During World War II, nearly half a million Axis prisoners of war were held in the United States. The vast majority of these POWs were German, and a small number (less than 1%) were from Japan, but the remainder were Italian, and they fell into a special category. 34,000 Italian soldiers were allowed to work and live relatively freely at military installations across the country, including at the New York Port of Embarkation, and they provided vital labor and skills to the American war effort. So why were these Italians treated differently than their German and Japanese counterparts?>> Continue reading
Today marks the anniversary of the launching of USS Arizona at the Brooklyn Navy Yard. We have written about the Arizona many times before, including about the impact the sinking had on the Yard’s workers half a world away, and about our visit to the memorial in Pearl Harbor. It remains one of the most well-known and written about ships in the history of the US Navy, but we want to take a look at some lesser-known incidents in its storied history connected to the Yard.
When looking back at the ship’s history from the perspective of its tragic end, one can’t help but find many omens; when taken together, they seem to have foretold its fate. They are, of course, coincidences, not curses, but fascinating nonetheless.>> Continue reading
Operation Neptune, the seaborne component of the Normandy invasion, required nearly 6,500 vessels to deliver the vast Allied armies and their supplies and equipment onto the continental beaches. This didn’t just include warships and landing craft, but also more mundane vessels, like barges.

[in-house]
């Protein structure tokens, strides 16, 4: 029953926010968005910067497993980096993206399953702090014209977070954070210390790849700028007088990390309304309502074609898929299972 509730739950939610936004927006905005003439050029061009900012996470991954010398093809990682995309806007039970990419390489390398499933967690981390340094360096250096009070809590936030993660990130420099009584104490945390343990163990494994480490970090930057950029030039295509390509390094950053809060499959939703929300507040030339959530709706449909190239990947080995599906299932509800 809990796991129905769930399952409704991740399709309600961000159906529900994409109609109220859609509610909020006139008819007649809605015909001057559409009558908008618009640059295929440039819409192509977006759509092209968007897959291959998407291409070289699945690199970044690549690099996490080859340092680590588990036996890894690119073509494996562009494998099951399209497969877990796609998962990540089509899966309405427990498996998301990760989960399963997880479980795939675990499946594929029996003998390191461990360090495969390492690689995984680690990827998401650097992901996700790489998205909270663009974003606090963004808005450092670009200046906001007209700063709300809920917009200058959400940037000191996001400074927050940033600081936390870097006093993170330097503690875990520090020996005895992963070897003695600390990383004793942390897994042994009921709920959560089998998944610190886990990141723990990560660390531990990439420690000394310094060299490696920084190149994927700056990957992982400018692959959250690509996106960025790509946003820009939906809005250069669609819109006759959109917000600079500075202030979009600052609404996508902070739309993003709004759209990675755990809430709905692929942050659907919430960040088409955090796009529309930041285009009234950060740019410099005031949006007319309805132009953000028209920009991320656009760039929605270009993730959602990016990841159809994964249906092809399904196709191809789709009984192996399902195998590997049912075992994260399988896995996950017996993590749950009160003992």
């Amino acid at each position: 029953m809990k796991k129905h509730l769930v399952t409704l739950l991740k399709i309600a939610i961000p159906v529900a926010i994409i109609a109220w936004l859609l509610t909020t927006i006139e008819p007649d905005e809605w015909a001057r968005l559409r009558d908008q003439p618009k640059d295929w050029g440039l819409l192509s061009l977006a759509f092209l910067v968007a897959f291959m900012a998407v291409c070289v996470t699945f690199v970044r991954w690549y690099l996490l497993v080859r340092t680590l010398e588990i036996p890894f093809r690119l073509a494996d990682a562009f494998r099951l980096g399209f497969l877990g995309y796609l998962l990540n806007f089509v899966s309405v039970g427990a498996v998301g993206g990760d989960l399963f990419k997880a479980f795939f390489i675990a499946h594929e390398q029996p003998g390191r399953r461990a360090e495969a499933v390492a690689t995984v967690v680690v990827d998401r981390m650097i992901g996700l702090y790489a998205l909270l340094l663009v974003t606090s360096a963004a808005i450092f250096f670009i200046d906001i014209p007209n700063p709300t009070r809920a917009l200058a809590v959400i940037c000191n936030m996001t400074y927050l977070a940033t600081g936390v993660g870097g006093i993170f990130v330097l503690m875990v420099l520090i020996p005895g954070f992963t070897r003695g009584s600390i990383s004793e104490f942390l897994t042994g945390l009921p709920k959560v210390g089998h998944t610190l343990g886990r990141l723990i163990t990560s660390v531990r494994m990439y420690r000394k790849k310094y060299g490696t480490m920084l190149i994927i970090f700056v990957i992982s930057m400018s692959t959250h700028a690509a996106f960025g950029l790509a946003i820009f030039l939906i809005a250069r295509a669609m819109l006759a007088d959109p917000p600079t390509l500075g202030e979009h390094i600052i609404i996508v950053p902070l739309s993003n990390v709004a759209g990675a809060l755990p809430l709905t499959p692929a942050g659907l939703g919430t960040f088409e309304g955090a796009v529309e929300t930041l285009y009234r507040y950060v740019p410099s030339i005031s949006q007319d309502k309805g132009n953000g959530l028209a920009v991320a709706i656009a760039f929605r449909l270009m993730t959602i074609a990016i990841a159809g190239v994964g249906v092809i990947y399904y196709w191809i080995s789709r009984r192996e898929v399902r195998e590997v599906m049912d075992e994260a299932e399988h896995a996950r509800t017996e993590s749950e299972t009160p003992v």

Allied planners scoured the British Isles for craft of any kind to use in the invasion, and they encountered a major shortage of large barges, capable of carrying 1,000 tons or more, and with a draft of less than six feet. Enough simply could not be found or built. Barges of this size were too large to load onto the decks of even the largest transports, and too fragile to tow across the stormy North Atlantic. So in February 1944, Gen. Dwight D. Eisenhower sent an urgent message to Army Chief of Staff George C. Marshall asking for a solution.>> Continue reading
While many children will be gorging themselves on chocolate Easter bunnies and eggs this morning, these treats were absent from most baskets during World War II.
On December 5, 1942, the War Production Board, which supervised wartime industry, issued Conservation Order M-145, banning the manufacture of chocolate novelties, including “products manufactured in a special shape commemorating, symbolizing, or representing any holiday, event, person, animal or object.” The board proclaimed that, “American children will contribute to the war program by sacrificing chocolate Santa Clauses, St. Valentine’s hearts, Easter bunnies and eggs and other chocolate novelties.”>> Continue reading
Last week, New York City was visited by the flagship of the Royal Navy, HMS Queen Elizabeth. This 65,000-ton carrier has spent several weeks in the US while undergoing flight testing with the F-35B fighter, which will be the primary component of its air wing. The seven-day stopover in New York was mostly for crew R-and-R, though the ship also hosted the Atlantic Future Forum on cybersecurity.
New York City is home to the Intrepid, permanently docked on the Hudson River and home to the Intrepid Sea, Air, and Space Museum, and the city still hosts Fleet Week every year around Memorial Day (with some exceptions), but aircraft carriers have not been part of the festivities for over a decade. Let’s take a look back at some of the floating airfields that have visited the city.>> Continue reading